FOR IMMEDIATE RELEASE | March 30, 2022
Common coronavirus infections don’t generate effective antibodies against SARS-CoV-2
“Microfluidic Antibody Affinity Profiling Reveals the Role of Memory Reactivation and Cross-Reactivity in the Defense Against SARSCoV‑2”
ACS Infectious Diseases
Although SARS-CoV-2 has taken the world by storm, it’s not the only coronavirus that can infect humans. But unlike SARS-CoV-2, common human coronaviruses (HCoVs) generally cause only mild disease. Now, researchers reporting in ACS Infectious Diseases have shown that infections with two different HCoVs don’t generate antibodies that effectively cross-react with SARS-CoV-2. So, prior infection with HCoVs is unlikely to protect against COVID-19 or worsen a SARS-CoV-2 infection through antibody-dependent enhancement (ADE), the researchers say.
Because SARS-CoV-2 shares significant sequence similarity with its HCoV cousins, researchers have wondered if the immune system might recognize the new coronavirus from prior bouts with HCoVs. This could re-activate memory B cells, causing them to produce antibodies that helped the person overcome previous HCoV infections, and might also help fight COVID-19. On the other hand, if the antibodies against HCoVs recognize SARS-CoV-2, but not strongly enough to generate an immune response, they could cause ADE. In this rare condition, sub-optimal antibodies actually help some viruses attach to and enter host cells, making the infection worse. Sebastien Fiedler, Tuomas Knowles and colleagues wanted to compare the strength and concentration of antibodies against HCoVs and SARS-CoV-2 in the sera of nine recovered COVID-19 patients and in three pre-pandemic sera.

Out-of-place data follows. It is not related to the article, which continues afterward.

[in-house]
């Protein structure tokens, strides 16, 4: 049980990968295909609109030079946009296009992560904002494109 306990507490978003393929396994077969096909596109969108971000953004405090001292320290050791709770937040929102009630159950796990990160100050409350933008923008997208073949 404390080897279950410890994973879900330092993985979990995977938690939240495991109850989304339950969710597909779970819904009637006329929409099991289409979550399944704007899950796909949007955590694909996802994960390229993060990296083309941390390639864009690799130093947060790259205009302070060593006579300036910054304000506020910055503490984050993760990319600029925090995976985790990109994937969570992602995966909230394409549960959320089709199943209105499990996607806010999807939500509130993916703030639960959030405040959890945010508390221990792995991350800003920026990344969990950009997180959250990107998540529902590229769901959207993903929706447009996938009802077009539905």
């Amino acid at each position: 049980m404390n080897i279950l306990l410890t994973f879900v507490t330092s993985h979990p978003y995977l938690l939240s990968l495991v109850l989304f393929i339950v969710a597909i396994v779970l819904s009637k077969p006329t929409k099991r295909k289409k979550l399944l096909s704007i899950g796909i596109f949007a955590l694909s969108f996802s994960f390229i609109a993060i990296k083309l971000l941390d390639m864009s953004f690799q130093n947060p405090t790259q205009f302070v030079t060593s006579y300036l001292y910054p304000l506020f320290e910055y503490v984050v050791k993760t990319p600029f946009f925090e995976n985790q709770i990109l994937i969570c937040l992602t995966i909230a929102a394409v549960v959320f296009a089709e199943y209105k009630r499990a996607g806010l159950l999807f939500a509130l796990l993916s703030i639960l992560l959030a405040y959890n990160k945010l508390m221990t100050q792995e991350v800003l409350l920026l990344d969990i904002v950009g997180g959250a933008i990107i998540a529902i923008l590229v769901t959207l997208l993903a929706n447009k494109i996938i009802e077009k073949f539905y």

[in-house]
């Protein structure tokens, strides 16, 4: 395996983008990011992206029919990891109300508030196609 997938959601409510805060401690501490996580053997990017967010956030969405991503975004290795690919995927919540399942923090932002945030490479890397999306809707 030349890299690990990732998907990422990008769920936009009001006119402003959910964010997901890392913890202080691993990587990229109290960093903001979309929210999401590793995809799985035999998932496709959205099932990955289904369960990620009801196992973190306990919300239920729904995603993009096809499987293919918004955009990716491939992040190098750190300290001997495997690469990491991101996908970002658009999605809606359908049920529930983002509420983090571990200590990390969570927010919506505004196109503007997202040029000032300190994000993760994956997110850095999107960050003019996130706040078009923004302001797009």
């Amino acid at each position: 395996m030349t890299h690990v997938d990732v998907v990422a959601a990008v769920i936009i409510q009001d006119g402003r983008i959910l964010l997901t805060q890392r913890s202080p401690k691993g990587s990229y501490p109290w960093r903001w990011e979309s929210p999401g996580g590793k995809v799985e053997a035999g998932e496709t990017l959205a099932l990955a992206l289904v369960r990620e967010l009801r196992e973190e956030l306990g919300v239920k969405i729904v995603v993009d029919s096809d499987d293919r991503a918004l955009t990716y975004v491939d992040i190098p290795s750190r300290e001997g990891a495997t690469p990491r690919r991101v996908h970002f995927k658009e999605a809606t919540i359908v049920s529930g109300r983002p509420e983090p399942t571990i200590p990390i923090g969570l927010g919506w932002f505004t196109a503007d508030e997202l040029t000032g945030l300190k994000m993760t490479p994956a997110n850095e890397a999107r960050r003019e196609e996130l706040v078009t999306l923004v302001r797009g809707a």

The researchers used a technique called microfluidic antibody-affinity profiling, which unlike the traditionally used enzyme-linked immunosorbent assay (known as ELISA), can measure both antibody affinity and concentration independently. They found that all nine recovered COVID-19 sera samples contained moderate amounts of antibodies with high affinity to the SARS-CoV-2 spike protein. In contrast, none of the pre-pandemic sera contained high-affinity antibodies for SARS-CoV-2. All 12 sera contained low amounts of very high-affinity antibodies against two common HCoVs, indicating previous infections. Other experiments showed that these antibodies did not bind to SARS-CoV-2. The results suggest that there is no significant cross-reactivity of antibodies against common HCoVs and SARS-CoV-2, and therefore, no expected protective or adverse effects of antibody cross-reactivity for these coronaviruses, the researchers say.
The authors acknowledge funding from the University of Zurich, the University Hospital of Zurich, the NOMIS Foundation, the European Research Council, the National Institute for Health Research, the P.I. Terasaki Scholar program, and the Biotechnology and Biological Sciences Research Council.
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